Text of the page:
Review of “Real Marriage,” by Mark and Grace Driscoll

Posted on December 7, 2011

Two weeks ago at Riv, I quoted from three fantastic books on the topic of marriage.  I have already reviewed two of the books (Sheet Music by Kevin Leman and  The Meaning of Marriage: by Timothy and Kathy Keller) and today I am reviewing the final book, Real Marriage by Mark and Grace Driscoll.

Overview

If you Google my name, one of the top responses will be an interview I gave the late Michael Spencer about Mark Driscoll back in 2007.*  In this interview, we talked about Driscoll’s confession of exhaustion, health problems, and how his growing church was affecting him personally.  At the time, I was encouraged that he appeared to be taking steps to make sure his ministry had longevity.  In Real Marriage, Driscoll gives a behind the scenes look at his life during that season and the impact it had on his marriage.  Further, he details the steps he and his wife took to make sure their marriage and ministry didn’t go down the tubes.  As a public figure, he lays his life honestly on the table (likely facing unfair scrutiny) in order to help anyone who is willing to pick up the book.

Real Marriage is the perfect second punch to the Kellers’ first we looked at last week.  In fact, I would recommend that couples consider reading these books back to back.  The Kellers really help us understand why we have marriage in the first place and what a Christian marriage should look like.  The Driscolls pick up at this point and give biblical advice on how to develop that type of marriage.

The similarities between these books are striking, even as their styles are world’s apart.  Each emphasizes the need for both an emotional / spiritual relationship (being best friends) and a intimate physical relationship (being lovers).  They both tackle selfishness head on and expose it as the #1 enemy of marriage.  Driscoll’s chapter on “Selfish Lovers and Servant Lovers” is the best chapter on marriage I have ever read.  Most struggling couples I have counseled merely need to read these pages again and again and repent of their selfish ways.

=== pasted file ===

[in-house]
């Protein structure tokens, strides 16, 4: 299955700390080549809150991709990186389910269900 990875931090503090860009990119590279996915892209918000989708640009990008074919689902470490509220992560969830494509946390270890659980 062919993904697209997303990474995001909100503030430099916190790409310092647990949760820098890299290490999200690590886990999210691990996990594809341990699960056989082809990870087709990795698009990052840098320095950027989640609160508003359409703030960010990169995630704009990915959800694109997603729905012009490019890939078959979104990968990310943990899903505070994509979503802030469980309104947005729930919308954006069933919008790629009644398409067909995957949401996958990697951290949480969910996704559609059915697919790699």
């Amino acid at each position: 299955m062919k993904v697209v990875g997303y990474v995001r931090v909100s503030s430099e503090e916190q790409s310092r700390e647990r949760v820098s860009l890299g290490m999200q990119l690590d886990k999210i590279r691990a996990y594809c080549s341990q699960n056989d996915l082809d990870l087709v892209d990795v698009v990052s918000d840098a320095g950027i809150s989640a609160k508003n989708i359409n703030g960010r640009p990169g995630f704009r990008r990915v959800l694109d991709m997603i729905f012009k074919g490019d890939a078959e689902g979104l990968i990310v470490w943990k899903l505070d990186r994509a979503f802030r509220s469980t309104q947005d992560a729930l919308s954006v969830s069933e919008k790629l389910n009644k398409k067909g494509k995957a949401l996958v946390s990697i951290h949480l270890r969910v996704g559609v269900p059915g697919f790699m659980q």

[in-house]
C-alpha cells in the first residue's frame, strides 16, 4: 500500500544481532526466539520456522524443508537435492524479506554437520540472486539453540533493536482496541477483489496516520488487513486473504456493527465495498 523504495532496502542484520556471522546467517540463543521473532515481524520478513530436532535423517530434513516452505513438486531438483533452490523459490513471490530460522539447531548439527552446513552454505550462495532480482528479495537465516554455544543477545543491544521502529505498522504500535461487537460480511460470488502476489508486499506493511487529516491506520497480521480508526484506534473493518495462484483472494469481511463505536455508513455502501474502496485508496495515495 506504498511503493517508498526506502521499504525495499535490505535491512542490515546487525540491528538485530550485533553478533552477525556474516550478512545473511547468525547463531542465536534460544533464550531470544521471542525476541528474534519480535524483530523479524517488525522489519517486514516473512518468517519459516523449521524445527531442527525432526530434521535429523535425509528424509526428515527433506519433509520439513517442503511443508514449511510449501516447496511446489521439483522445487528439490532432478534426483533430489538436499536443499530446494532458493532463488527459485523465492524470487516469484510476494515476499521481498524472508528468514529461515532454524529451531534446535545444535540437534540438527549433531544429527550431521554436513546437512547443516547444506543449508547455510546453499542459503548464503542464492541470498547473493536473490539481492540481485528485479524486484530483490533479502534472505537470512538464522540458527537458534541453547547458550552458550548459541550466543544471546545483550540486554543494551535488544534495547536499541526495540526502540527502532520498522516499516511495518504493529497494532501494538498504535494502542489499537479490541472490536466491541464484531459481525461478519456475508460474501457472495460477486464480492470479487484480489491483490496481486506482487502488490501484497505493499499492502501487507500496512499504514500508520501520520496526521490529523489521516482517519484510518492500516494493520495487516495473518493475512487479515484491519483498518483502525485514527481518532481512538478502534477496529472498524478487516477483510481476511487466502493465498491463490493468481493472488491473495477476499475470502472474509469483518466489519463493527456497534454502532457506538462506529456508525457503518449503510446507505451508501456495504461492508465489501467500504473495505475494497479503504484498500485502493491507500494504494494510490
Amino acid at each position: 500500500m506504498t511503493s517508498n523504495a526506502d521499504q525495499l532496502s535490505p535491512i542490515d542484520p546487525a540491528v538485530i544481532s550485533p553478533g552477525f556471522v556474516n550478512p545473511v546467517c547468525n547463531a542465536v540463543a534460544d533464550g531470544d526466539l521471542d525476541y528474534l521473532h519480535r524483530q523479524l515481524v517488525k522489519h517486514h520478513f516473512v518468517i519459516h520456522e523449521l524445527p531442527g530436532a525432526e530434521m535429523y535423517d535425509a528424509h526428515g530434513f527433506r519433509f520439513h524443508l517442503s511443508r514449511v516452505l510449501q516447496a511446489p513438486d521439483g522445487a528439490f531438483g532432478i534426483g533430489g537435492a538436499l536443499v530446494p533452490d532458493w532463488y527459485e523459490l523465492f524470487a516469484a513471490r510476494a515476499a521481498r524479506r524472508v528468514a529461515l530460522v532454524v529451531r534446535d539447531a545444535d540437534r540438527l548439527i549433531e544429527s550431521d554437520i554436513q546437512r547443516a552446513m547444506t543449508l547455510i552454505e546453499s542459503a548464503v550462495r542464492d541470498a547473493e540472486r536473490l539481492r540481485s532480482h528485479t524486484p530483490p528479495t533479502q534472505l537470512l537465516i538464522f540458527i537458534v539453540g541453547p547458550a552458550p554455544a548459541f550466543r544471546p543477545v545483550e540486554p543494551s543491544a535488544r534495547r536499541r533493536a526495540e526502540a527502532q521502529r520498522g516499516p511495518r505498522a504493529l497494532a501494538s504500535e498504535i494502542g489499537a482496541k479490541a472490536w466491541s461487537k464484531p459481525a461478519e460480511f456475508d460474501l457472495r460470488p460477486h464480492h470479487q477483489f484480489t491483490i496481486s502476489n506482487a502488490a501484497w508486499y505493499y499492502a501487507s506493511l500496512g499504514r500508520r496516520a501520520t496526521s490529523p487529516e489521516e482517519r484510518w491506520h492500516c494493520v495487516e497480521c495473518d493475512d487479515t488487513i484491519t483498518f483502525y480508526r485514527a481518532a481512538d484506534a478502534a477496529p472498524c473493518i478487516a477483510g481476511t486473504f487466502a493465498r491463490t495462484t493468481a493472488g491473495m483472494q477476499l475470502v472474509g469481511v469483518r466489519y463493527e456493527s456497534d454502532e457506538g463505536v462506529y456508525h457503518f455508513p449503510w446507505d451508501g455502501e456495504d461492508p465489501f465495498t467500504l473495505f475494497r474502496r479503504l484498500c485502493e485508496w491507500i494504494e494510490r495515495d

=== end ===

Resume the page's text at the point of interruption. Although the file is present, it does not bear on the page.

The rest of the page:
What did I like most about the book?

This book is unabashedly Biblical.  Mark and Grace present the unvarnished truths of Scripture in language that is very accessible to both men and women.  They challenge married couples to up their game without piling on the guilt.  The fact that they are willing to lay their own marriage on the altar of public criticism makes their message all the more palatable for even those who would criticize them.  I suspect that even those who don’t follow Jesus would find their challenges compelling.  A short section on fighting as friends is worth the price of the book alone.

The Driscolls spill a good amount of ink on the topic of sex in Real Marriage.  These sections are very frank, but not crass (which is a delicate balance often missed this days).  The chapter on porn is the single best chapter on that issue I have ever read and I recommend it to any man (or woman for that matter) who struggles in this area.

Would I recommend the book?

Absolutely.  Pre-order it today since it doesn’t come out until January.  Read the Kellers’ book first, then dive into this one after the holidays.

Key Quotes (These are from an Advance Reader’s Copy.  When the final copy of the book comes out, I will edit this section with any changes.)

“It is common to hear married people speak of ‘falling out of love’ with their spouses, and ‘falling in love’ with someone else in adultery.  In using the language of ‘falling’ they are cleverly avoiding any responsibility, as if they were simply required to follow their hearts.”
“…the husband gets to decide when he feels disrespected, and the wife needs to honor that.  And the wife gets to decide when she feels unloved, and the husband needs to honor that.”
“You will sin against your spouse, and your spouse will sin against you.  Couples who claim to never fight are either lying or living completely passionless, independent, parallel lives, so emotionally distant that hurting each other is virtually impossible.  You will fight.  The question is, will you fight well to the glory of God and the good of your marriage?”
“Much like a sexual predator who grooms the young and naive, pop culture with its increasing pornification is grooming young people for sexual sin and sexual assault.”

* – In the years since the Michael Spencer interview, I have had the privilege of getting to know Mark and Grace personally and ironically Mark’s advice has helped me to fine tune (and even change) some of the opinions on church ministry I expressed in that interview.

Resources

Buy this book on Amazon.com